Most of us have soft spots, even if we’re cynical about a lot of things. A tough soldier may be sentimental about dogs. A hardened cop may be an art lover. A jaded sex worker may develop a genuine fondness for the little kids who live next door. Those soft spots can put us in touch with things we love and remind us that life isn’t all bleak. And in fictional characters, those soft spots can add much to character development.
For example, one of the recurring characters in Agatha Christie’s work is Superintendent Albert ‘Bert’ Spence. During his years on the force, he’s a tough, no-nonsense copper, although he is fair-minded enough not to want an innocent man hanged (Mrs. McGinty’s Dead has those details). But, as we find out in Hallowe’en Party, Spence has a soft spot for his garden. In that novel, Hercule Poirot seeks Spence out for help with the case of a young girl who’s been drowned. Spence lives in the area, and Poirot’s hoping he can give some insights. When Poirot arrives, Spence is busy watering and weeding the garden, and it’s interesting to see the attention he devotes to it. He’s not alone, either; lots of tough, cynical people enjoy gardening.
James Lee Burke’s Dave Robicheaux is a tough cop. He’s lived through the Vietnam War, several personal tragedies, and, of course, the bad guys who’ve done their best to kill him. He knows as well as anyone can that trusting anyone is a major risk, and that showing vulnerability can get you into serious trouble. But that doesn’t mean he has no soft spot. He has a deep attachment and devotion to his adopted daughter, Alafair. As fans of this series know, Robicheaux wouldn’t have thought of himself as a father. But when he witnessed the plane crash that killed Alafair’s mother, he saw that the child had no-one else. Robicheaux took her in and later adopted her. They’ve developed a strong bond since then, and he does everything he can to take care of her and give her a good life.
Fred Vargas’ Lieutenant Violette Retancourt is also a big, tough sort of cop. She doesn’t get along well with people as a rule, and she has no time or patience for what she considers stupidity. She even butts heads with her boss, Commissaire Jean-Batiste Adamsberg. She’s not the sort of person most people want to cross. But she has a soft spot for animals. She actually communicates better with animals in her way, than she does with people. That’s part of the reason she has a real connection with Snowball the office cat. She’s the only one Snowball has bonded with, and the two really seem to understand each other. In fact, in one part of This Night’s Foul Work, Retancourt goes missing while she’s working on a case. Snowball is able to track and rescue her, and it’s interesting to see how the two connect.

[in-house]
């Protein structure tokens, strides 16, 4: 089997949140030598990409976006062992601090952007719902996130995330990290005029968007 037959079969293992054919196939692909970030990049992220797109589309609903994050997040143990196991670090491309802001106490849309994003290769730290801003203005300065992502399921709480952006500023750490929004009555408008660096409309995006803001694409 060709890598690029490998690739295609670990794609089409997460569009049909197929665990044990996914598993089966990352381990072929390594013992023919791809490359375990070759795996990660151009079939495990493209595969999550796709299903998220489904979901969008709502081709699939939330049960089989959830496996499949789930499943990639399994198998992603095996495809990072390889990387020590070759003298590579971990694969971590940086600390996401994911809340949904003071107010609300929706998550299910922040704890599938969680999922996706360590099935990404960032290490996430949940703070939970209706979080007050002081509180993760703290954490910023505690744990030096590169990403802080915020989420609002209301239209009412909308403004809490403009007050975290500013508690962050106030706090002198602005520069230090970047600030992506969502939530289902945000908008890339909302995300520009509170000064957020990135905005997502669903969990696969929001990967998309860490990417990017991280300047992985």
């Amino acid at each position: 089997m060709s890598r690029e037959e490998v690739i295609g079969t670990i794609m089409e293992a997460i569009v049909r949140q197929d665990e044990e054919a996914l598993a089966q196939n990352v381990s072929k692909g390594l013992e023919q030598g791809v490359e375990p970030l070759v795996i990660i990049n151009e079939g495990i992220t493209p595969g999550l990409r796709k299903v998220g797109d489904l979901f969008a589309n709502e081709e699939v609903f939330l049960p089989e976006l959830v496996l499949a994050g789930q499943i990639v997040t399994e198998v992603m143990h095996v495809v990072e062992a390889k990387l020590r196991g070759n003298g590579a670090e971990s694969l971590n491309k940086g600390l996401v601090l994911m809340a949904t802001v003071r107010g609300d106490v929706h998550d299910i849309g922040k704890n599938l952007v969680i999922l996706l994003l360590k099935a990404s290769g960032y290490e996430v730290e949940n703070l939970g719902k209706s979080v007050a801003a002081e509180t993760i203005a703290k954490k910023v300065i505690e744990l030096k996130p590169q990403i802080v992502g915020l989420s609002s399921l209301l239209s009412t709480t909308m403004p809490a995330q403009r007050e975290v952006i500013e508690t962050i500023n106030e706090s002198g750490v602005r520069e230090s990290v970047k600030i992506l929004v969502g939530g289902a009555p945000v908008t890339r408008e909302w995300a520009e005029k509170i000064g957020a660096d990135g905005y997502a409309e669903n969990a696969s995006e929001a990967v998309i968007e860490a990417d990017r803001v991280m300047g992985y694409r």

There’s also Lilian Jackson Braun’s James ‘Qwill’Qwilleran. He’s a former big-city journalist who’s moved to Moose County, ‘400 miles north of nowhere.’ He’s seen plenty of tragedy in his life and had his own personal ups and downs. And in many ways, he’s cynical. He’s not the sentimental type, either, and certainly not one to gush. He does have his soft spot, though: his Siamese cats, Kao K’o Kung (Koko) and Yum Yum. They get choice foods, they go with Qwill when he travels, and he speaks to them as though they were people. He even reads aloud to them. The cats are very much Qwill’s top priority, and his relationship with them gives his character a solid layer.
In Spencer Quinn’s The Right Side, we are introduced to US Army Sergeant LeAnn Hogan. She’s been badly wounded in Afghanistan; she lost her right eye, and the right side of her face is badly scarred. While she’s at Walter Reed National Military Medical Center in Bethesda, Maryland, she develops a friendship with her roommate, Marci Cummings. When Marci dies unexpectedly, LeAnn loses an important source of support, and decides to leave the hospital. She ends up on a road trip that takes her to Marci’s hometown of Bellville, Washington. She’s too late to attend Marci’s funeral, but she does want to pay her respects to Marci’s mother. That’s when LeAnn discovers that Marci’s eight-year-old daughter, Mia, has gone missing. LeAnn decides to stay in the area and help find the girl if she can. That’s when she meets a stray dog who takes a liking to her. LeAnn wants no part of a pet at first, but gradually, she warms to the animal, and calls the dog Goody. LeAnn’s been toughened by war, by her injuries, and by the process of recovery, but she has a soft spot for Goody, and it’s interesting to see that side of her.
And that’s the thing. When a tough character has a soft spot, that facet of the character’s personality can add depth to the character. It also allows for plot threads, new characters, and so on.
ps The ‘photo? How can you not have a soft spot for companions who wait for you so eagerly?
*NOTE: the title of this post is a line from Billy Joel’s Keeping the Faith.